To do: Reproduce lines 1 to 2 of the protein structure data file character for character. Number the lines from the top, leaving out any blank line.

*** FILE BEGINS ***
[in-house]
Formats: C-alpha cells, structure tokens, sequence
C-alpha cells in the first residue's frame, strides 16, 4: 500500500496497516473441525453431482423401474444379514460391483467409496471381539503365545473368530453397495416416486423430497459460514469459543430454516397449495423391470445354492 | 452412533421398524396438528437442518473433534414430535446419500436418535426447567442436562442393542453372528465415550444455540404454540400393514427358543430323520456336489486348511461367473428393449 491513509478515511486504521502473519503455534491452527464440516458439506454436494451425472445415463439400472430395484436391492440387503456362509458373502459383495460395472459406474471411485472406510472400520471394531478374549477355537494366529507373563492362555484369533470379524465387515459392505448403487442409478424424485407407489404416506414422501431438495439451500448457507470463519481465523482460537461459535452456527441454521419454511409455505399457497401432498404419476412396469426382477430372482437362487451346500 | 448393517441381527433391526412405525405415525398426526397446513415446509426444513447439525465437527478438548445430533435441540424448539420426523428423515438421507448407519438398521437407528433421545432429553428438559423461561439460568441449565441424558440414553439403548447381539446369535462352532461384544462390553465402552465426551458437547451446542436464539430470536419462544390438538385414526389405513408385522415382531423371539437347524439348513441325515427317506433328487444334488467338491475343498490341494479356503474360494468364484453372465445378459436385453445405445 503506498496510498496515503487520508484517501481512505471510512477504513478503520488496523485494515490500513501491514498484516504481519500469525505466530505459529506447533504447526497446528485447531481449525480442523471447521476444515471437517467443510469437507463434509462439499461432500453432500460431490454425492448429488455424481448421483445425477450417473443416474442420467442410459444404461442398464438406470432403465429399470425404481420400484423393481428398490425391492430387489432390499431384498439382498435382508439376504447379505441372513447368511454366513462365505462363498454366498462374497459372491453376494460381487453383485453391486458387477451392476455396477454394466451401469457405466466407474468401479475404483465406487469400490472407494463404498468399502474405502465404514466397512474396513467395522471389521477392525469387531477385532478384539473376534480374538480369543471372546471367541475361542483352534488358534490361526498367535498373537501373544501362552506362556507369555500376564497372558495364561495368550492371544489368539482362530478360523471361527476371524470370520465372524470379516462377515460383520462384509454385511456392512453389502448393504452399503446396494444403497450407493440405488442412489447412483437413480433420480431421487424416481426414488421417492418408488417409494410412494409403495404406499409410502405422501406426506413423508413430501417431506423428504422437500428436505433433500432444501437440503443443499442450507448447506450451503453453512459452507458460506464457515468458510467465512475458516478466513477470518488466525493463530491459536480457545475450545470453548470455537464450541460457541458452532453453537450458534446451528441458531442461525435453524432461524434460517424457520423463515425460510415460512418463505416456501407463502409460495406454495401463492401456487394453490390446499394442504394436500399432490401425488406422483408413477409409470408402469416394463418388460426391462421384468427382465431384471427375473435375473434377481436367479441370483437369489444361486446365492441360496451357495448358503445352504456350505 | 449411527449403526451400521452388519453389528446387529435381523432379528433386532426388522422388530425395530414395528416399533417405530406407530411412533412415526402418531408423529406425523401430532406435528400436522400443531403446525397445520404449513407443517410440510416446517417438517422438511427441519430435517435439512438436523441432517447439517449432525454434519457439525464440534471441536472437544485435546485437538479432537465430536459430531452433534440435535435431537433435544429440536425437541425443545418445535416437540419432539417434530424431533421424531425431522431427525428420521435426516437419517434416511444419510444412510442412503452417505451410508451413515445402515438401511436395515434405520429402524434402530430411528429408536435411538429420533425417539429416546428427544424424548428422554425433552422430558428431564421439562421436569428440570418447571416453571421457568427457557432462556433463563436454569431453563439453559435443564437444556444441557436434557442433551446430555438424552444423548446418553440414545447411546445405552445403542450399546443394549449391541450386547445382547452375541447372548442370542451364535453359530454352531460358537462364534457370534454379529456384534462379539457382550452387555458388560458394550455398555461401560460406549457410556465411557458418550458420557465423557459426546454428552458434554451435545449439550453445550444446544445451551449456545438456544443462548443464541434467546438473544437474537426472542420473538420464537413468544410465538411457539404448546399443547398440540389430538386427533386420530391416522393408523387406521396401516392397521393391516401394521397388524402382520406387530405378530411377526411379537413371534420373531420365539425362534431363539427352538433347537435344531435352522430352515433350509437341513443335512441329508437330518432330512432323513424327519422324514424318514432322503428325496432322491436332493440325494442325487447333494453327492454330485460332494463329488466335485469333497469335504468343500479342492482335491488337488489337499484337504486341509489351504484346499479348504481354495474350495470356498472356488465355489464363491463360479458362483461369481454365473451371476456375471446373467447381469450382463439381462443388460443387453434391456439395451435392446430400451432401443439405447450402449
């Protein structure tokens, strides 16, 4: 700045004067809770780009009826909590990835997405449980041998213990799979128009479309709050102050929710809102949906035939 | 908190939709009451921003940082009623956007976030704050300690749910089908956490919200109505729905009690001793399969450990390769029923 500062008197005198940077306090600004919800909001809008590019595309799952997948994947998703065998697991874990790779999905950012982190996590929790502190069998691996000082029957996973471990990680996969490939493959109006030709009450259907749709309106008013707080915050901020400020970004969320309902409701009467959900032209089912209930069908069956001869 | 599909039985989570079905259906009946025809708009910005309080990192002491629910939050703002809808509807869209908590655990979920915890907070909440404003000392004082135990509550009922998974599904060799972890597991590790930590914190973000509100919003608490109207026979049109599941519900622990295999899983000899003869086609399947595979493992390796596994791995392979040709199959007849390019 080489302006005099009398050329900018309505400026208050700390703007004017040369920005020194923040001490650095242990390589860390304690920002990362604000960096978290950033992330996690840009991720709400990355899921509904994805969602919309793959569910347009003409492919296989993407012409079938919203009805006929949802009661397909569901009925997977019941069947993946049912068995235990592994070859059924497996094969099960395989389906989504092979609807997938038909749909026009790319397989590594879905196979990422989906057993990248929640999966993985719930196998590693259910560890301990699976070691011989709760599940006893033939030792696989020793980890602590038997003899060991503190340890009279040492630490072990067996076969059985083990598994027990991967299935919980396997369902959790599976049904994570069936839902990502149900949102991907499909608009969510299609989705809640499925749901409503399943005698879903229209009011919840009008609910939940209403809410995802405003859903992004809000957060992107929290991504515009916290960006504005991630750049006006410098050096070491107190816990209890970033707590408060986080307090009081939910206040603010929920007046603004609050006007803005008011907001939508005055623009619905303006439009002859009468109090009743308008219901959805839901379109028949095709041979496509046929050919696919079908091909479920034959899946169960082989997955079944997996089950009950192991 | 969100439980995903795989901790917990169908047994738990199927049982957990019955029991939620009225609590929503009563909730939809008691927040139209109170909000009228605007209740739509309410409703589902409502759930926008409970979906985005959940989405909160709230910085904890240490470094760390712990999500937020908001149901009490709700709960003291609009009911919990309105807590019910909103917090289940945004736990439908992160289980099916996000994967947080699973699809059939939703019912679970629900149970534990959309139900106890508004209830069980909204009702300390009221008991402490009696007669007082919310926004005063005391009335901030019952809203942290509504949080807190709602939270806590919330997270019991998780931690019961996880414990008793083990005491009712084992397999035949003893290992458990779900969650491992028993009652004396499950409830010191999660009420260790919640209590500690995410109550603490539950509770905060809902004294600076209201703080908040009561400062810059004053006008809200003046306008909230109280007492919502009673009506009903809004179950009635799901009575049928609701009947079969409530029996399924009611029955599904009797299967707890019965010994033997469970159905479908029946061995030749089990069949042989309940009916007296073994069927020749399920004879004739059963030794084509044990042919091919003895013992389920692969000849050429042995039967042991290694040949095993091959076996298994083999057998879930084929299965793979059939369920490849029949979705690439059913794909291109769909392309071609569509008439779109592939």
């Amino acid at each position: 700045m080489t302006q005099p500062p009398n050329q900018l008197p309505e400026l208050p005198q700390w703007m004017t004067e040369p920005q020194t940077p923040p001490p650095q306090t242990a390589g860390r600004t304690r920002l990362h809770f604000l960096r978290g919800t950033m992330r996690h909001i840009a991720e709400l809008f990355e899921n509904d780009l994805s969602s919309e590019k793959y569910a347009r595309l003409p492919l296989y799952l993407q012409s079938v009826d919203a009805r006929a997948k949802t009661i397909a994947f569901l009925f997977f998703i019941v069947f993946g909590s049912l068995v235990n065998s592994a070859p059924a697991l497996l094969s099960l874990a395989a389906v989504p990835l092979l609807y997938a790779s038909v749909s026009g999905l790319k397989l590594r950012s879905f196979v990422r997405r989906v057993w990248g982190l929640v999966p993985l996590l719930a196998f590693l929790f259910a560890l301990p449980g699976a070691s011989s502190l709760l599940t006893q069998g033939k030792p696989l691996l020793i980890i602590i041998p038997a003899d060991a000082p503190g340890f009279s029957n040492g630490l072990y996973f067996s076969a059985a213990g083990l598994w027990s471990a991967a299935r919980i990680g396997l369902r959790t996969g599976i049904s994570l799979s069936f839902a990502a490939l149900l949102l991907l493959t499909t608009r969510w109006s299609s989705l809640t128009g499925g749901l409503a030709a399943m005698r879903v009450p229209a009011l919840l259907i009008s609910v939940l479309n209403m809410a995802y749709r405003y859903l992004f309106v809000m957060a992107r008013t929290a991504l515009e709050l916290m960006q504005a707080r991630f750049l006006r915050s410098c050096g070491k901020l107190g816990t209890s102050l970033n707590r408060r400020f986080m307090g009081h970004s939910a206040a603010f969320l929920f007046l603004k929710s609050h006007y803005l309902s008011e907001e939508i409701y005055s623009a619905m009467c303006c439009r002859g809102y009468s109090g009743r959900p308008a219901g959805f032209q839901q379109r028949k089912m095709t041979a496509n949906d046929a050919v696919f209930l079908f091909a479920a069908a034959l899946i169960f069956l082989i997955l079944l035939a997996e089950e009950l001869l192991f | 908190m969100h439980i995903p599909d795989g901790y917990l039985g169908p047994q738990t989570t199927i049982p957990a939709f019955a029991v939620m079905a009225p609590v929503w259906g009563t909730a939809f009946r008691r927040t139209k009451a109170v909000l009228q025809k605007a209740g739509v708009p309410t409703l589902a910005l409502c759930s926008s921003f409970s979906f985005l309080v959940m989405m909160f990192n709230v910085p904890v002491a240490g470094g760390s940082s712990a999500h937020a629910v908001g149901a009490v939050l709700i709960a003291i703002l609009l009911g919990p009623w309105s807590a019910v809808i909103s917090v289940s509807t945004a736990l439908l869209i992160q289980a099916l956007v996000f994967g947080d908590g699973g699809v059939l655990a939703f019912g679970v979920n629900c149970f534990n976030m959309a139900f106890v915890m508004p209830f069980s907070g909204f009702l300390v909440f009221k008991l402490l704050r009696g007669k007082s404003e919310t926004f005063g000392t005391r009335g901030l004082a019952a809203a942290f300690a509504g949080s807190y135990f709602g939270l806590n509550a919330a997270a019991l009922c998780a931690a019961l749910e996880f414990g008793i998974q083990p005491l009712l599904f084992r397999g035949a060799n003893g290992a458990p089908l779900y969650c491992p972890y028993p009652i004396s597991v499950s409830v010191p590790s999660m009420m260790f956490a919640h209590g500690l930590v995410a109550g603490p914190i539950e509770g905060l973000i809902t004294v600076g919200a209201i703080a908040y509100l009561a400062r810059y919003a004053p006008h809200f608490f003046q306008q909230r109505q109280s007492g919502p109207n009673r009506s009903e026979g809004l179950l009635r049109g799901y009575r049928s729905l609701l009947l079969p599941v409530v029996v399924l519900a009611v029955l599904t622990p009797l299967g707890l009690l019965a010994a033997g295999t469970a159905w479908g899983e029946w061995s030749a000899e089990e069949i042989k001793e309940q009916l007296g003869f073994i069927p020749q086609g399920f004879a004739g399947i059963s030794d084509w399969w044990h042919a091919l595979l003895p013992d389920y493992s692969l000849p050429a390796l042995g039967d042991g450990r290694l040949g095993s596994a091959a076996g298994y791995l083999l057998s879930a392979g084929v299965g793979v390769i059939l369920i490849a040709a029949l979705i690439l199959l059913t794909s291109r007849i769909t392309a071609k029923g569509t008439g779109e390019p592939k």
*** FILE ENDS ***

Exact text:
[in-house]
Formats: C-alpha cells, structure tokens, sequence